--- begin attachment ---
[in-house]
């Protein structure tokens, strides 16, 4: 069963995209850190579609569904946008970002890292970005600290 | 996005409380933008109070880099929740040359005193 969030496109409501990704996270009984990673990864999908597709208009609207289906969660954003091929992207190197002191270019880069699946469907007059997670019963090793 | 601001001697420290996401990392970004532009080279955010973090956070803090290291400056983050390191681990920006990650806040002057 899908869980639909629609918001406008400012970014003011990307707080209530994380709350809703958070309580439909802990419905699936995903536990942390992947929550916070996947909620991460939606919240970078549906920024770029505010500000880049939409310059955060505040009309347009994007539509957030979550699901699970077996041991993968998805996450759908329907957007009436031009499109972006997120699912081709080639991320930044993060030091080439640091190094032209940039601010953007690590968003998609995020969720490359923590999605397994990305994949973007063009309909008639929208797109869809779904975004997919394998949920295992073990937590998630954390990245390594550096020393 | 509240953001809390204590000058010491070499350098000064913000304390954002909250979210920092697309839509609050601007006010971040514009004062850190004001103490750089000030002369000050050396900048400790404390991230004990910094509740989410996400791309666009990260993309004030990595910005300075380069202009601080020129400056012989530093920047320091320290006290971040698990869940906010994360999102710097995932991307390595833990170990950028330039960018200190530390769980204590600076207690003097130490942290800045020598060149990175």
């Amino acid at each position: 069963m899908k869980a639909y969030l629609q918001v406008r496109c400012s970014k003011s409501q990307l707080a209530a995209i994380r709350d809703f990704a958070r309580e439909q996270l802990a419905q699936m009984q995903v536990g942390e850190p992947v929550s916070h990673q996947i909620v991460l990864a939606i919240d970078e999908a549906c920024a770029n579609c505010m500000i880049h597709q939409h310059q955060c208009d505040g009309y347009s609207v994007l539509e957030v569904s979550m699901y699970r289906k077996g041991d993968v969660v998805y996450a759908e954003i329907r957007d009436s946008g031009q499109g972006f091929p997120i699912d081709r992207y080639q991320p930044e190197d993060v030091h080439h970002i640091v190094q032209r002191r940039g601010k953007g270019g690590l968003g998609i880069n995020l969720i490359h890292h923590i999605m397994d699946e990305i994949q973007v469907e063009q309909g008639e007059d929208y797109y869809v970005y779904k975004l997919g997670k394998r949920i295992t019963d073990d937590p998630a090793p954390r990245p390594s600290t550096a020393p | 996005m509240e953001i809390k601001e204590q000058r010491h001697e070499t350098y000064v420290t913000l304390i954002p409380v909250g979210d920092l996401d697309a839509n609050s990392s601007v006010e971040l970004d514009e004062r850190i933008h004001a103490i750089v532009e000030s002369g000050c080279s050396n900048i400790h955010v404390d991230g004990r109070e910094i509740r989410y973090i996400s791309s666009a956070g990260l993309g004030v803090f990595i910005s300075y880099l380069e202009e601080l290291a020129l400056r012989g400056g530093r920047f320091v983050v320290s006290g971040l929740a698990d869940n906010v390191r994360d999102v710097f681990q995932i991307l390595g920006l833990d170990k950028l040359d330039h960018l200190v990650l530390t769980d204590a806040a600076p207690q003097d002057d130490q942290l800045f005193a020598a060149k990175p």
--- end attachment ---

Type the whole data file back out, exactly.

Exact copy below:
[in-house]
């Protein structure tokens, strides 16, 4: 069963995209850190579609569904946008970002890292970005600290 | 996005409380933008109070880099929740040359005193 969030496109409501990704996270009984990673990864999908597709208009609207289906969660954003091929992207190197002191270019880069699946469907007059997670019963090793 | 601001001697420290996401990392970004532009080279955010973090956070803090290291400056983050390191681990920006990650806040002057 899908869980639909629609918001406008400012970014003011990307707080209530994380709350809703958070309580439909802990419905699936995903536990942390992947929550916070996947909620991460939606919240970078549906920024770029505010500000880049939409310059955060505040009309347009994007539509957030979550699901699970077996041991993968998805996450759908329907957007009436031009499109972006997120699912081709080639991320930044993060030091080439640091190094032209940039601010953007690590968003998609995020969720490359923590999605397994990305994949973007063009309909008639929208797109869809779904975004997919394998949920295992073990937590998630954390990245390594550096020393 | 509240953001809390204590000058010491070499350098000064913000304390954002909250979210920092697309839509609050601007006010971040514009004062850190004001103490750089000030002369000050050396900048400790404390991230004990910094509740989410996400791309666009990260993309004030990595910005300075380069202009601080020129400056012989530093920047320091320290006290971040698990869940906010994360999102710097995932991307390595833990170990950028330039960018200190530390769980204590600076207690003097130490942290800045020598060149990175």
């Amino acid at each position: 069963m899908k869980a639909y969030l629609q918001v406008r496109c400012s970014k003011s409501q990307l707080a209530a995209i994380r709350d809703f990704a958070r309580e439909q996270l802990a419905q699936m009984q995903v536990g942390e850190p992947v929550s916070h990673q996947i909620v991460l990864a939606i919240d970078e999908a549906c920024a770029n579609c505010m500000i880049h597709q939409h310059q955060c208009d505040g009309y347009s609207v994007l539509e957030v569904s979550m699901y699970r289906k077996g041991d993968v969660v998805y996450a759908e954003i329907r957007d009436s946008g031009q499109g972006f091929p997120i699912d081709r992207y080639q991320p930044e190197d993060v030091h080439h970002i640091v190094q032209r002191r940039g601010k953007g270019g690590l968003g998609i880069n995020l969720i490359h890292h923590i999605m397994d699946e990305i994949q973007v469907e063009q309909g008639e007059d929208y797109y869809v970005y779904k975004l997919g997670k394998r949920i295992t019963d073990d937590p998630a090793p954390r990245p390594s600290t550096a020393p | 996005m509240e953001i809390k601001e204590q000058r010491h001697e070499t350098y000064v420290t913000l304390i954002p409380v909250g979210d920092l996401d697309a839509n609050s990392s601007v006010e971040l970004d514009e004062r850190i933008h004001a103490i750089v532009e000030s002369g000050c080279s050396n900048i400790h955010v404390d991230g004990r109070e910094i509740r989410y973090i996400s791309s666009a956070g990260l993309g004030v803090f990595i910005s300075y880099l380069e202009e601080l290291a020129l400056r012989g400056g530093r920047f320091v983050v320290s006290g971040l929740a698990d869940n906010v390191r994360d999102v710097f681990q995932i991307l390595g920006l833990d170990k950028l040359d330039h960018l200190v990650l530390t769980d204590a806040a600076p207690q003097d002057d130490q942290l800045f005193a020598a060149k990175p």